These and other features of this invention will be readily apparent from the following specification and from the drawings wherein:
FIG. 1 is an exploded perspective view of the header connector and attachment according to this invention;
FIG. 2 is an enlarged view, with parts assembled, taken generally along the plane indicated by lines 2--2 in FIG. 1;
FIG. 3 is a sectional view taken generally along the plane indicated by lines 3--3 in FIG. 2;
FIG. 4 is a view taken generally along the plane indicated by lines 4--4 in FIG. 2; and
FIG. 5 is a sectional view taken generally along the plane indicated by lines 5--5 in FIG. 2.
Referring now to FIG. 1 of the drawings, a partially and schematically illustrated printed circuit 10 includes a flexible substrate 12 with a plurality of electrical circuits 14 formed on or near a top surface 15 thereof. The circuits 14 are conventionally insulated from each other by being, for example, embedded within the substrate 12 or covered with a layer of insulating material. The circuits 14 are routed to a convenient location on the substrate whereat a plurality of parallel end segments 18 are exposed, such as by removal of insulation schematically illustrated by edge lines 19. The circuits 14 interface with a female-pin connector, not shown, defining the termination of a plurality of remote conductors, which may be a part of a vehicle wiring harness, through a header connector and attachment according to this invention and designated 22.
With particular reference to FIGS. 1 through 4, the header connecto and attachment 22 includes a header connector 24 having a base 26, a first relatively thin side wall 28 on one side of and integral with the base, and a second relatively thin side wall 30 likewise integral with the base and located on the opposite side thereof. The side walls 28 and 30 each include integral L-shaped flange portions 28' and 30', respectively, at opposite ends of the connector 24 for polarization of the female-pin connector, not shown.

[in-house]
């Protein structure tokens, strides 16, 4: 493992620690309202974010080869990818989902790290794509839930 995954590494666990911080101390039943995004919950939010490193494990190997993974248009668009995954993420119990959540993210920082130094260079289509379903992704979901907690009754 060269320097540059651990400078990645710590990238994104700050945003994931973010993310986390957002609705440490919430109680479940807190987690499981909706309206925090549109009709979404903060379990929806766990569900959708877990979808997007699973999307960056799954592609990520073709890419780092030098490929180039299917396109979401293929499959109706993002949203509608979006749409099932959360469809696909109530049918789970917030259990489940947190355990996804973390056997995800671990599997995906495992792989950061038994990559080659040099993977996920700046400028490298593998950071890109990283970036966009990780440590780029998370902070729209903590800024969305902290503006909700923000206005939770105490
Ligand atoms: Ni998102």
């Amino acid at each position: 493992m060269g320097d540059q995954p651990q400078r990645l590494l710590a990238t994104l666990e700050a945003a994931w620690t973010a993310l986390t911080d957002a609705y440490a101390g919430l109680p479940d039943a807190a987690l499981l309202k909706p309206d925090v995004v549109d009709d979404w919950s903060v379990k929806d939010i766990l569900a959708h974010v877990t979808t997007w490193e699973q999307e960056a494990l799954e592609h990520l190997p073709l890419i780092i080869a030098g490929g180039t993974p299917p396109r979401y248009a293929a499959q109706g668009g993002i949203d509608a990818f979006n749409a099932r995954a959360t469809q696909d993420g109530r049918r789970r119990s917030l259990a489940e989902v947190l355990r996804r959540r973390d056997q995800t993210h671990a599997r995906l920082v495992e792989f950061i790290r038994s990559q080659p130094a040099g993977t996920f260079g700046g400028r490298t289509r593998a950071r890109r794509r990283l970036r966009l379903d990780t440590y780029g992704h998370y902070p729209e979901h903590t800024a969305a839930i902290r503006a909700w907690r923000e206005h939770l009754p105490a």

As seen best in FIGS. 2, 3 and 5, the connector 24 has a longitudinal plane of symmetry 32 and a plurality of cylindrical bores 34 arranged in pairs in two parallel rows on opposite sides of the plane of symmetry 32. Each of the bores 34 is countersunk at 36 on an upwardly facing surface 37 of the base 26 and at 38, FIG. 5, on a lower or downward facing surface 39 of the base 26. On the lower surface 39, each of the countersunk bores 34 is separated from the next adjacent one of the countersunk bores by a raised pad 40, FIGS. 3 and 5, integral with the base 26.
As seen best in FIGS. 1 through 4, a first outrigger 42 is disposed parallel to and laterally spaced from the connector 24 on one side of the latter and an identical second outrigger 44 is disposed on the opposite side thereof symmetrical with respect to plane 32. A first cross member 46 integral with each of the outriggers 42 and 44 and the connector 24 rigidly attaches the outriggers at respective first ends to the connector and a similar second cross member 48, likewise integral with the outriggers and the connector, rigidly attaches the opposite ends of the outriggers to the connector. A pair of open spans 50 and 52, FIGS. 1, 2 and 3, are thus defined between the connector 24 and the first and second outriggers 42 and 44, respectively.